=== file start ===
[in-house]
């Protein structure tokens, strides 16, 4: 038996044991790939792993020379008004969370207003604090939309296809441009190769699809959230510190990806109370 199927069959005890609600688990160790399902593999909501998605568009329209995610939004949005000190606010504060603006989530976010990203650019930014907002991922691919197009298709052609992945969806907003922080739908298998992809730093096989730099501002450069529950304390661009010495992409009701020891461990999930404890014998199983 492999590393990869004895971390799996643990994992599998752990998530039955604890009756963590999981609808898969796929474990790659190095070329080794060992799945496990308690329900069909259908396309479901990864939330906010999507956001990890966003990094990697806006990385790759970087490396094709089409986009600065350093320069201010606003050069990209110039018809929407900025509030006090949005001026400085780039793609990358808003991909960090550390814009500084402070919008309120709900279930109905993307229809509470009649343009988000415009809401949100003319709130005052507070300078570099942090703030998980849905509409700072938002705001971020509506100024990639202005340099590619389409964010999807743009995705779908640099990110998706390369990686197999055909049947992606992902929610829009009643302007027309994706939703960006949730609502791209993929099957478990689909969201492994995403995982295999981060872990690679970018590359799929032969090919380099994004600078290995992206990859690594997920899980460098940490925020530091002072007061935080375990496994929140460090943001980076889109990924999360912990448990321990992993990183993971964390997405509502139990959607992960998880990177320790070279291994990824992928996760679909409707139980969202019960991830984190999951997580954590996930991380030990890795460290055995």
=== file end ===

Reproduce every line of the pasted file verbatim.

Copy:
[in-house]
């Protein structure tokens, strides 16, 4: 038996044991790939792993020379008004969370207003604090939309296809441009190769699809959230510190990806109370 199927069959005890609600688990160790399902593999909501998605568009329209995610939004949005000190606010504060603006989530976010990203650019930014907002991922691919197009298709052609992945969806907003922080739908298998992809730093096989730099501002450069529950304390661009010495992409009701020891461990999930404890014998199983 492999590393990869004895971390799996643990994992599998752990998530039955604890009756963590999981609808898969796929474990790659190095070329080794060992799945496990308690329900069909259908396309479901990864939330906010999507956001990890966003990094990697806006990385790759970087490396094709089409986009600065350093320069201010606003050069990209110039018809929407900025509030006090949005001026400085780039793609990358808003991909960090550390814009500084402070919008309120709900279930109905993307229809509470009649343009988000415009809401949100003319709130005052507070300078570099942090703030998980849905509409700072938002705001971020509506100024990639202005340099590619389409964010999807743009995705779908640099990110998706390369990686197999055909049947992606992902929610829009009643302007027309994706939703960006949730609502791209993929099957478990689909969201492994995403995982295999981060872990690679970018590359799929032969090919380099994004600078290995992206990859690594997920899980460098940490925020530091002072007061935080375990496994929140460090943001980076889109990924999360912990448990321990992993990183993971964390997405509502139990959607992960998880990177320790070279291994990824992928996760679909409707139980969202019960991830984190999951997580954590996930991380030990890795460290055995």